12 safety tips to reduce ATV injury
ATV injuries among children more than doubled during the pandemic
All-terrain vehicles (ATV) offer adventure for riders, but parents need to be aware of the dangers when children are involved.
ATV injuries have skyrocketed at UC Davis Children’s Hospital over the past two years. So, pediatric trauma surgeons are sounding the alarm about the dangers of ATVs for children under 18 years of age.
Injuries in children ages 6 to 17 more than doubled, from 42 cases in 2019 to 103 cases in 2021. Children comprised 62% of all ATV injuries seen in the emergency department.
In an overwhelming majority of cases, helmets and protective gear are not being used.
“We know that wearing a helmet and protective gear when riding an ATV can do a lot to prevent or at least reduce injuries,” said Jonathan Kohler, pediatric trauma medical director at UC Davis Children’s Hospital. “Of all the people killed in ATV accidents in 2019, 95% were not wearing a helmet.”
Common ATV-related injuries include abdominal trauma, abrasions and lacerations, head and neck injuries or in extreme cases, death.
The following are 12 safety tips to keep in mind while riding in an ATV to prevent unintentional accidents and injuries:
- Check the state or local laws and regulations where you ride.
- Adults and children should take a hands-on ATV safety course from a qualified instructor ATV Safety Rider Course.
- Always wear a helmet and other protective gear, such as eye protection, boots, gloves, long pants and long-sleeved shirt.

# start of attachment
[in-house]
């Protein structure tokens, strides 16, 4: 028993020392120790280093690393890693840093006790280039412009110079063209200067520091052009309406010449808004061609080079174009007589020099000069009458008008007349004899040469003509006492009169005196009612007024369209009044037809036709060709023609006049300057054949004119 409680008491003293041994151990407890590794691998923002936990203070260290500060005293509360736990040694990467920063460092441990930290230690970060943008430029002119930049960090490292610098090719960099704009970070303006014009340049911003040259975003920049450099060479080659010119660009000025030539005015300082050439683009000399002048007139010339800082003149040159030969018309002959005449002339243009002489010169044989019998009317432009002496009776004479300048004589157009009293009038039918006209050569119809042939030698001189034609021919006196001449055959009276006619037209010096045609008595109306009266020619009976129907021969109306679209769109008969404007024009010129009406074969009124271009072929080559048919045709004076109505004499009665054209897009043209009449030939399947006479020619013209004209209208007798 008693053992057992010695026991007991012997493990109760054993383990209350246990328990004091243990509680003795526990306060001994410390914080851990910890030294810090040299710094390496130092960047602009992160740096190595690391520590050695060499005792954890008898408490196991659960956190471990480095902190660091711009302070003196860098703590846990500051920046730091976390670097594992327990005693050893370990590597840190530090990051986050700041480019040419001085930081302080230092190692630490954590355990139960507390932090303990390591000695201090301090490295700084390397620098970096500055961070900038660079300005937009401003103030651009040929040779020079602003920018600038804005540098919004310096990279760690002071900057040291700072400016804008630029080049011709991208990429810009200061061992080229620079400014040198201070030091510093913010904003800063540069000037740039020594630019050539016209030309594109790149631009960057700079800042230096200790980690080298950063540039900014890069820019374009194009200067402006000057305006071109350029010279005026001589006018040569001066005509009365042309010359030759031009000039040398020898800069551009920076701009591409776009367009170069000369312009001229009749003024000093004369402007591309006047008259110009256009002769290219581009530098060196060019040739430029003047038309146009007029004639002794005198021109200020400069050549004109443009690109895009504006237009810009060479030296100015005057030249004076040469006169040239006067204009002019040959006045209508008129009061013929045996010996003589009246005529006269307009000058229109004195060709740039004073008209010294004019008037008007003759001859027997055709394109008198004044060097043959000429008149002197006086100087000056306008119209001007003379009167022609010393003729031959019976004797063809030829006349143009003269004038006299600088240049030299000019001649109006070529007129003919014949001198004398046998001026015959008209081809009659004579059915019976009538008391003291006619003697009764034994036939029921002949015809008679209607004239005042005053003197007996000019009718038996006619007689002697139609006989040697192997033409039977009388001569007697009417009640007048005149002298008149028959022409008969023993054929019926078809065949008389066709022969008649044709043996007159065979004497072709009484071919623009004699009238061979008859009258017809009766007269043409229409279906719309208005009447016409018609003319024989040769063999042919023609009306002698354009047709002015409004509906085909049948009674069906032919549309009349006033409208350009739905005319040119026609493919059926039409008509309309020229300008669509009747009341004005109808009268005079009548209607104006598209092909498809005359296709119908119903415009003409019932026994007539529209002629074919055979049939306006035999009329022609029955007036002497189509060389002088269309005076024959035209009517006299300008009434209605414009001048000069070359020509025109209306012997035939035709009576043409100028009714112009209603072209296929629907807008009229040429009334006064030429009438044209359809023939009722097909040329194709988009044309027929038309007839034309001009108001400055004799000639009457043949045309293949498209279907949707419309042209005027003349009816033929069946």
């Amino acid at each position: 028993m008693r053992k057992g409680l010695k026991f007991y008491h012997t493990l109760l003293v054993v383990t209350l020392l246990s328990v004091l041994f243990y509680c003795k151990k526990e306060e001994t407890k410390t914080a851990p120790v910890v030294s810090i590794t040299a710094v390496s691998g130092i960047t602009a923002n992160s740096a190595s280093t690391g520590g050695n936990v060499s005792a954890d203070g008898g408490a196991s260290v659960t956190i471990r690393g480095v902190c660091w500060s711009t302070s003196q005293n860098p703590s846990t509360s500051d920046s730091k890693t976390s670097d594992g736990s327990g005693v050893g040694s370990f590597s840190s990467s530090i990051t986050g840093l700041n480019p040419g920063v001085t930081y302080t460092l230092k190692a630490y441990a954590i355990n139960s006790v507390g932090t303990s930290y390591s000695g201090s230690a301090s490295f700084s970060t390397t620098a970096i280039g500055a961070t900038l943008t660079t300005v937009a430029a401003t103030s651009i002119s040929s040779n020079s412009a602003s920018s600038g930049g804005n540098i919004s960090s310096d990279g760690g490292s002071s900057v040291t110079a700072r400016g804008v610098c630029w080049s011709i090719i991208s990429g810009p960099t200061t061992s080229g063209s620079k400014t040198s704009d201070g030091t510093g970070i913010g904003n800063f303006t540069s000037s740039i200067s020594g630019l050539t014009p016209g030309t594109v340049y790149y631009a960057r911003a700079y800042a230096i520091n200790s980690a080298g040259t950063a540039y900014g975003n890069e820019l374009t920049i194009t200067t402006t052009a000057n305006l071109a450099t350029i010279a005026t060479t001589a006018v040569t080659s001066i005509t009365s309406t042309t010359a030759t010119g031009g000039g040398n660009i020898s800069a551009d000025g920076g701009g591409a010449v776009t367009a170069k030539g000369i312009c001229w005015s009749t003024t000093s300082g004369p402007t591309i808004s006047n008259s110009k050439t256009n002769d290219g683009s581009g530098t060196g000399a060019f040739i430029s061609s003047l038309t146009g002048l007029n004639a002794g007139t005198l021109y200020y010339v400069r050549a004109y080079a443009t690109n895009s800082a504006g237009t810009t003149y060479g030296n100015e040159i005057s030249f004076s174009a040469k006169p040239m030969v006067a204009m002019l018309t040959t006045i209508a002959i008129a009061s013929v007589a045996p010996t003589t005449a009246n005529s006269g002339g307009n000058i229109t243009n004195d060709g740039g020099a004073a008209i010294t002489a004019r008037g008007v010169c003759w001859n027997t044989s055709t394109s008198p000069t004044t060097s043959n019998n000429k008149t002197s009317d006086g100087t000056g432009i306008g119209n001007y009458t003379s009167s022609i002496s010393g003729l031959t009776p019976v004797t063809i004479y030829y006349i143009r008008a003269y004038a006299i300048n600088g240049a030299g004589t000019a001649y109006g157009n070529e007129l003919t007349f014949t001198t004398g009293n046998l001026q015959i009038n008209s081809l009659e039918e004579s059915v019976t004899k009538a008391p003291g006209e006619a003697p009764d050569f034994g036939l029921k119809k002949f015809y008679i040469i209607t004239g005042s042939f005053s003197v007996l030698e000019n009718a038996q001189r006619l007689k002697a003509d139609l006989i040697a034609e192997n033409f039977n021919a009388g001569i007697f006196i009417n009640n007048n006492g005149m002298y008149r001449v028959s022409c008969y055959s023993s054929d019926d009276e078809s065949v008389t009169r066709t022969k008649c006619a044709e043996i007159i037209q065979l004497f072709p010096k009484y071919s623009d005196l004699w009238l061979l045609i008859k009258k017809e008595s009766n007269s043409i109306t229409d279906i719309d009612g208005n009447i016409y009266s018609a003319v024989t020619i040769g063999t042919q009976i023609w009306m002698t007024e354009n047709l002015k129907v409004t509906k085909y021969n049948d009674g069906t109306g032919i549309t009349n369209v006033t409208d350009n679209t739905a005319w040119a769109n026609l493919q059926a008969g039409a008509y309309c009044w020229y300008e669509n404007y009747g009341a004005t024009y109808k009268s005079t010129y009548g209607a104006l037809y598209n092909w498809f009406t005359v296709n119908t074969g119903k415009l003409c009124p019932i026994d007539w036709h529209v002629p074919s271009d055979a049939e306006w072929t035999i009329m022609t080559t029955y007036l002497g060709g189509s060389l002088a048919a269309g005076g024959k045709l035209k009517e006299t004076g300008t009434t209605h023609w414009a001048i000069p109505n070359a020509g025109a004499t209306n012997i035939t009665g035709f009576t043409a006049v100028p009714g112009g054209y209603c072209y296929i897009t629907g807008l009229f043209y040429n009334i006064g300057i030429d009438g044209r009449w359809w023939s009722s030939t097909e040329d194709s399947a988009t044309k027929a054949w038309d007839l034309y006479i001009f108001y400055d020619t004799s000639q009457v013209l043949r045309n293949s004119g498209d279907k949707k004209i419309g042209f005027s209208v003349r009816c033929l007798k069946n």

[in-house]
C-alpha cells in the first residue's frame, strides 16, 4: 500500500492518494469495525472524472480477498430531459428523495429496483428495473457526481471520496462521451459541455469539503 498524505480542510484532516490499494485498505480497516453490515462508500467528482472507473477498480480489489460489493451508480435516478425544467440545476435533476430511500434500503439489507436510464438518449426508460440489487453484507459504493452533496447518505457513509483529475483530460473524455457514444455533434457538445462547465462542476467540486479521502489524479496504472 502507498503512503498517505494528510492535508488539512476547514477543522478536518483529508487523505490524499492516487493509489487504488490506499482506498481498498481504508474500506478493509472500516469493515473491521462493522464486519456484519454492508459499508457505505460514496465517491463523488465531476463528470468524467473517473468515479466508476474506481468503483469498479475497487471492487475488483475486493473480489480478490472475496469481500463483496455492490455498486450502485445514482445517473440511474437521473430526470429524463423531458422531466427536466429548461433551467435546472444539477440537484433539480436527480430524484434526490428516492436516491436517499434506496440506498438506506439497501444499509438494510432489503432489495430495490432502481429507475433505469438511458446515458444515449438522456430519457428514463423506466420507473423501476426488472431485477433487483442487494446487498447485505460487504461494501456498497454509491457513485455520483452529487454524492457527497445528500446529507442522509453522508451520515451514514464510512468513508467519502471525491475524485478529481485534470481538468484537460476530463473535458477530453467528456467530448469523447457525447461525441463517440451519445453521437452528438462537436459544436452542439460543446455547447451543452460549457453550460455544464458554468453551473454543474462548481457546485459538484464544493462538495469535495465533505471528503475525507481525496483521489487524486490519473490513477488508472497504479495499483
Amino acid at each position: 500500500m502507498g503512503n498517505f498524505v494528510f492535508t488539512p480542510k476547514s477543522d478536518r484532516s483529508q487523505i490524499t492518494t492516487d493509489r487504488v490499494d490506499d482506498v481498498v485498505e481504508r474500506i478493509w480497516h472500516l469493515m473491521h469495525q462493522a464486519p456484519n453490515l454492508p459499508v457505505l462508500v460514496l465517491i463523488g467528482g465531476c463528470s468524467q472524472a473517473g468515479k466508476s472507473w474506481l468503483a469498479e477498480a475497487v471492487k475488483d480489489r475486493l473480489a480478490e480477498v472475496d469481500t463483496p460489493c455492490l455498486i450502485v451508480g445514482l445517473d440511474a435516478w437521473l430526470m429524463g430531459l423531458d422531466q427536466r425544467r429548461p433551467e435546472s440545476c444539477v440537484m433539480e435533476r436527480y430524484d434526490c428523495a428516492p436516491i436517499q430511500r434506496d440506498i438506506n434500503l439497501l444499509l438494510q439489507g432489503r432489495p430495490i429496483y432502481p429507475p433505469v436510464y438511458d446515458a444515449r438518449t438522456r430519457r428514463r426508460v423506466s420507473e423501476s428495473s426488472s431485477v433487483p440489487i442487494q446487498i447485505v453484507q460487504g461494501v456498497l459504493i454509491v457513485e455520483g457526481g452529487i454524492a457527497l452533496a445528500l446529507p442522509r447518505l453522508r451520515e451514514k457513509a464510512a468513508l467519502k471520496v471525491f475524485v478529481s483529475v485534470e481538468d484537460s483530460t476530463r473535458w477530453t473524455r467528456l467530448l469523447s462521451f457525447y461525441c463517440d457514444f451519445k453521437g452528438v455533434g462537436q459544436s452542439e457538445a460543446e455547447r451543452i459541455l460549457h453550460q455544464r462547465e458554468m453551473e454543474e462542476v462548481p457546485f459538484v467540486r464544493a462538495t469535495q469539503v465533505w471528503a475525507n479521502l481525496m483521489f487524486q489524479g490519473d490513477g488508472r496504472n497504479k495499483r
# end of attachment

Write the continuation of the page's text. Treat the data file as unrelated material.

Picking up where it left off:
- Helmets should be motorcycle-quality, not bicycle-quality.
- Children should ride an ATV that is right for their size and age.
- Children younger than 6 years of age should never be on any ATV – either as a driver or passenger.
- ATVs are designed to be driven only on off-road terrain, not paved surfaces.
- Always ride at a safe speed on a designated ATV trail.
- Only ride during daylight hours.
- Know basic first aid to treat minor injuries and be able to get help if in an emergency.
- Never ride with more passengers than there are seats. Most ATVs are designed for one rider and should only have one person on them – the driver.
- Never ride under the influence of alcohol or drugs.
“ATVs are not toys. The American Academy of Pediatrics recommends that children under 16 not ride ATVs at all. But if you’re going to ride, following safety recommendations like taking an ATV hands-on training course and wearing protective gear can go a long way in preventing injury,” said Minna Wieck, pediatric trauma surgeon at UC Davis Children’s Hospital.
For more information, visit ATVsafety.org.